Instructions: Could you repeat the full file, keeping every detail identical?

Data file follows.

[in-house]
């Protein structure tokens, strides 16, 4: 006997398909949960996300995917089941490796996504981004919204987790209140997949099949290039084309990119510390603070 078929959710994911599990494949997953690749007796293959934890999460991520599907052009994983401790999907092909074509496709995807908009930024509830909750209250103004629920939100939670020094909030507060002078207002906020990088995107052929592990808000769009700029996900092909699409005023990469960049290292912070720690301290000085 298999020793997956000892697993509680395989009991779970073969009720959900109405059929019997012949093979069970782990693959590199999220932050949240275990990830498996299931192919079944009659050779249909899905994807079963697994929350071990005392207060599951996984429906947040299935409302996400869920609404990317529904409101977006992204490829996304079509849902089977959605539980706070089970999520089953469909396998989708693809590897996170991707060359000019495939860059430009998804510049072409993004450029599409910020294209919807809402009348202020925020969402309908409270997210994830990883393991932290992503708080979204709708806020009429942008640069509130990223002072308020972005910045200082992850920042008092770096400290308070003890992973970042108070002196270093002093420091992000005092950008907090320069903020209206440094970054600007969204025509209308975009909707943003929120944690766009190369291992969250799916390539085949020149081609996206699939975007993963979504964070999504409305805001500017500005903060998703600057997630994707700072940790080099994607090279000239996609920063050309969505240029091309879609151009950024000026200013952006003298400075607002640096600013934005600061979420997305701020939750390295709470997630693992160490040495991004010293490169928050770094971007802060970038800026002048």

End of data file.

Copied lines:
[in-house]
């Protein structure tokens, strides 16, 4: 006997398909949960996300995917089941490796996504981004919204987790209140997949099949290039084309990119510390603070 078929959710994911599990494949997953690749007796293959934890999460991520599907052009994983401790999907092909074509496709995807908009930024509830909750209250103004629920939100939670020094909030507060002078207002906020990088995107052929592990808000769009700029996900092909699409005023990469960049290292912070720690301290000085 298999020793997956000892697993509680395989009991779970073969009720959900109405059929019997012949093979069970782990693959590199999220932050949240275990990830498996299931192919079944009659050779249909899905994807079963697994929350071990005392207060599951996984429906947040299935409302996400869920609404990317529904409101977006992204490829996304079509849902089977959605539980706070089970999520089953469909396998989708693809590897996170991707060359000019495939860059430009998804510049072409993004450029599409910020294209919807809402009348202020925020969402309908409270997210994830990883393991932290992503708080979204709708806020009429942008640069509130990223002072308020972005910045200082992850920042008092770096400290308070003890992973970042108070002196270093002093420091992000005092950008907090320069903020209206440094970054600007969204025509209308975009909707943003929120944690766009190369291992969250799916390539085949020149081609996206699939975007993963979504964070999504409305805001500017500005903060998703600057997630994707700072940790080099994607090279000239996609920063050309969505240029091309879609151009950024000026200013952006003298400075607002640096600013934005600061979420997305701020939750390295709470997630693992160490040495991004010293490169928050770094971007802060970038800026002048």